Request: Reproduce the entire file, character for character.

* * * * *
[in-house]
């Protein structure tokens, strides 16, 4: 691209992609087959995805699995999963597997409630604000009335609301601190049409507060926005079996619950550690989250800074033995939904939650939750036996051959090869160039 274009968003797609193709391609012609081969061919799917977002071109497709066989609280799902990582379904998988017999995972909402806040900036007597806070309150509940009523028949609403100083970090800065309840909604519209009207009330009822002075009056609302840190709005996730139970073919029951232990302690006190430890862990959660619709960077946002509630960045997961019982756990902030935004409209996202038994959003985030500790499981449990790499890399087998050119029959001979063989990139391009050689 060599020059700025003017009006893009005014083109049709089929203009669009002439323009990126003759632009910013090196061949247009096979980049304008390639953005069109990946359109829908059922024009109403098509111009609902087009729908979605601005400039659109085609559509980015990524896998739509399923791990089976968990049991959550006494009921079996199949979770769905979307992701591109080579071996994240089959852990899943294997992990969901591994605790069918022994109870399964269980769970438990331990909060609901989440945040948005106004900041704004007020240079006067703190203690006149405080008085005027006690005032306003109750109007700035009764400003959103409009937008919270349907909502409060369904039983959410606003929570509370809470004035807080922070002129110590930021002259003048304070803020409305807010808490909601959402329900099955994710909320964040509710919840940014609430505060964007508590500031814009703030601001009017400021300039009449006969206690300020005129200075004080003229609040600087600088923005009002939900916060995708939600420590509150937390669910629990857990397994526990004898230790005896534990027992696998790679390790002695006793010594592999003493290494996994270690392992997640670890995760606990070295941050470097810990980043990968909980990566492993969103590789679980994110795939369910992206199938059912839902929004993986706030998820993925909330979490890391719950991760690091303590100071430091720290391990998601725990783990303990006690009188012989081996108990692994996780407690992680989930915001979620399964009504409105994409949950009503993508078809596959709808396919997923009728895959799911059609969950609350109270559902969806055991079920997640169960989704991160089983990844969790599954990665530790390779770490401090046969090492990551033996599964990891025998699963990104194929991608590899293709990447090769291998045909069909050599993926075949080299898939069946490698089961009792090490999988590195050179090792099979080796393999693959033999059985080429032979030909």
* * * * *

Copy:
[in-house]
């Protein structure tokens, strides 16, 4: 691209992609087959995805699995999963597997409630604000009335609301601190049409507060926005079996619950550690989250800074033995939904939650939750036996051959090869160039 274009968003797609193709391609012609081969061919799917977002071109497709066989609280799902990582379904998988017999995972909402806040900036007597806070309150509940009523028949609403100083970090800065309840909604519209009207009330009822002075009056609302840190709005996730139970073919029951232990302690006190430890862990959660619709960077946002509630960045997961019982756990902030935004409209996202038994959003985030500790499981449990790499890399087998050119029959001979063989990139391009050689 060599020059700025003017009006893009005014083109049709089929203009669009002439323009990126003759632009910013090196061949247009096979980049304008390639953005069109990946359109829908059922024009109403098509111009609902087009729908979605601005400039659109085609559509980015990524896998739509399923791990089976968990049991959550006494009921079996199949979770769905979307992701591109080579071996994240089959852990899943294997992990969901591994605790069918022994109870399964269980769970438990331990909060609901989440945040948005106004900041704004007020240079006067703190203690006149405080008085005027006690005032306003109750109007700035009764400003959103409009937008919270349907909502409060369904039983959410606003929570509370809470004035807080922070002129110590930021002259003048304070803020409305807010808490909601959402329900099955994710909320964040509710919840940014609430505060964007508590500031814009703030601001009017400021300039009449006969206690300020005129200075004080003229609040600087600088923005009002939900916060995708939600420590509150937390669910629990857990397994526990004898230790005896534990027992696998790679390790002695006793010594592999003493290494996994270690392992997640670890995760606990070295941050470097810990980043990968909980990566492993969103590789679980994110795939369910992206199938059912839902929004993986706030998820993925909330979490890391719950991760690091303590100071430091720290391990998601725990783990303990006690009188012989081996108990692994996780407690992680989930915001979620399964009504409105994409949950009503993508078809596959709808396919997923009728895959799911059609969950609350109270559902969806055991079920997640169960989704991160089983990844969790599954990665530790390779770490401090046969090492990551033996599964990891025998699963990104194929991608590899293709990447090769291998045909069909050599993926075949080299898939069946490698089961009792090490999988590195050179090792099979080796393999693959033999059985080429032979030909």